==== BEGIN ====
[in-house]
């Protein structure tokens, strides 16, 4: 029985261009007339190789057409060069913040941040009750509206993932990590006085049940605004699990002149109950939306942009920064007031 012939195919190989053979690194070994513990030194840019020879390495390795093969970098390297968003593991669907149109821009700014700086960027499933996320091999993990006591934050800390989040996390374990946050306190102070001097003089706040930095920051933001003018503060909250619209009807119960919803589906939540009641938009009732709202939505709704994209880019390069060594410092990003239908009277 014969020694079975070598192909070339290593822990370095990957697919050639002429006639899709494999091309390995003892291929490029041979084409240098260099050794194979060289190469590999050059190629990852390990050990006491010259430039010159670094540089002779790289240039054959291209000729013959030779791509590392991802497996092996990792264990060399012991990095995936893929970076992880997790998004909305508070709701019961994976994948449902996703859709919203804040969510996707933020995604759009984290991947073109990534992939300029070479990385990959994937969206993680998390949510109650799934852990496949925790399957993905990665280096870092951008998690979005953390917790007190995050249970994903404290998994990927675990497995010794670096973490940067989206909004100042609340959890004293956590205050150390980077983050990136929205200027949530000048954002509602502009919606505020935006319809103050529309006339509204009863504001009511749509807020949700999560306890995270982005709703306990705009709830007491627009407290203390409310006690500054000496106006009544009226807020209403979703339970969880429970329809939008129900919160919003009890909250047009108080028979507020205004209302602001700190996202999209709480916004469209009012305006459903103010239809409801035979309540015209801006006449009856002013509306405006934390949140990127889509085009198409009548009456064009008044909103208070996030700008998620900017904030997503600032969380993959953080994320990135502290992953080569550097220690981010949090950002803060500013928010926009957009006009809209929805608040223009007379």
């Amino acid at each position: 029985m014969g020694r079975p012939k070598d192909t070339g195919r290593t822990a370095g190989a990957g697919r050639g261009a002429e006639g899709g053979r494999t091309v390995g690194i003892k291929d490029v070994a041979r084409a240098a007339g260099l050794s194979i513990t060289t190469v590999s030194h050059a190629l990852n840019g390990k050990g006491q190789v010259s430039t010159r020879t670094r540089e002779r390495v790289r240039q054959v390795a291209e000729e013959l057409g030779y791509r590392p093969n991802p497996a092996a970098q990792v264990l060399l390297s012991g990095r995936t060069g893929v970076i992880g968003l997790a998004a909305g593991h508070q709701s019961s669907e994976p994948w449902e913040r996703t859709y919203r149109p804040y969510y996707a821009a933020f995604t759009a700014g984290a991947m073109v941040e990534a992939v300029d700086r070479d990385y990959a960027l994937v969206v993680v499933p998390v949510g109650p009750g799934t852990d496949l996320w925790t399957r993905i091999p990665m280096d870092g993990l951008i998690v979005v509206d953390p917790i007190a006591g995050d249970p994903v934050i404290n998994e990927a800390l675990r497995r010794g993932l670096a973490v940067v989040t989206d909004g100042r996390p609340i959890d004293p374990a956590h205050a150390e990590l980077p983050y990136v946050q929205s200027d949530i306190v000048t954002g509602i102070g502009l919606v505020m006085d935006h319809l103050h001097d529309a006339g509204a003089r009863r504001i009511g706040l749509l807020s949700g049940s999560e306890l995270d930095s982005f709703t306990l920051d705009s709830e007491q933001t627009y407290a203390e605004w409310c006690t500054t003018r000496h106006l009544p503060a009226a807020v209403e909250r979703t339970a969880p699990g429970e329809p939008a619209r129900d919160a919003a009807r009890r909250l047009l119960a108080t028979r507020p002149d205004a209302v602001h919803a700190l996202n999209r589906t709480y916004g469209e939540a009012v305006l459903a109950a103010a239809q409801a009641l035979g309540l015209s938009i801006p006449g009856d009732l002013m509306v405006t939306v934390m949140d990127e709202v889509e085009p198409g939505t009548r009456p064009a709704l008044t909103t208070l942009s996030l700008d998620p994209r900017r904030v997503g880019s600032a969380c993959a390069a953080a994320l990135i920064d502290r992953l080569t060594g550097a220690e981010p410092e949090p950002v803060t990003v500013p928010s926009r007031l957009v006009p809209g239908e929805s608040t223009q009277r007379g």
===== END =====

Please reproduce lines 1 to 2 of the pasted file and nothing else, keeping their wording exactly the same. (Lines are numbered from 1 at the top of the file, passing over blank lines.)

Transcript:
[in-house]
């Protein structure tokens, strides 16, 4: 029985261009007339190789057409060069913040941040009750509206993932990590006085049940605004699990002149109950939306942009920064007031 012939195919190989053979690194070994513990030194840019020879390495390795093969970098390297968003593991669907149109821009700014700086960027499933996320091999993990006591934050800390989040996390374990946050306190102070001097003089706040930095920051933001003018503060909250619209009807119960919803589906939540009641938009009732709202939505709704994209880019390069060594410092990003239908009277 014969020694079975070598192909070339290593822990370095990957697919050639002429006639899709494999091309390995003892291929490029041979084409240098260099050794194979060289190469590999050059190629990852390990050990006491010259430039010159670094540089002779790289240039054959291209000729013959030779791509590392991802497996092996990792264990060399012991990095995936893929970076992880997790998004909305508070709701019961994976994948449902996703859709919203804040969510996707933020995604759009984290991947073109990534992939300029070479990385990959994937969206993680998390949510109650799934852990496949925790399957993905990665280096870092951008998690979005953390917790007190995050249970994903404290998994990927675990497995010794670096973490940067989206909004100042609340959890004293956590205050150390980077983050990136929205200027949530000048954002509602502009919606505020935006319809103050529309006339509204009863504001009511749509807020949700999560306890995270982005709703306990705009709830007491627009407290203390409310006690500054000496106006009544009226807020209403979703339970969880429970329809939008129900919160919003009890909250047009108080028979507020205004209302602001700190996202999209709480916004469209009012305006459903103010239809409801035979309540015209801006006449009856002013509306405006934390949140990127889509085009198409009548009456064009008044909103208070996030700008998620900017904030997503600032969380993959953080994320990135502290992953080569550097220690981010949090950002803060500013928010926009957009006009809209929805608040223009007379």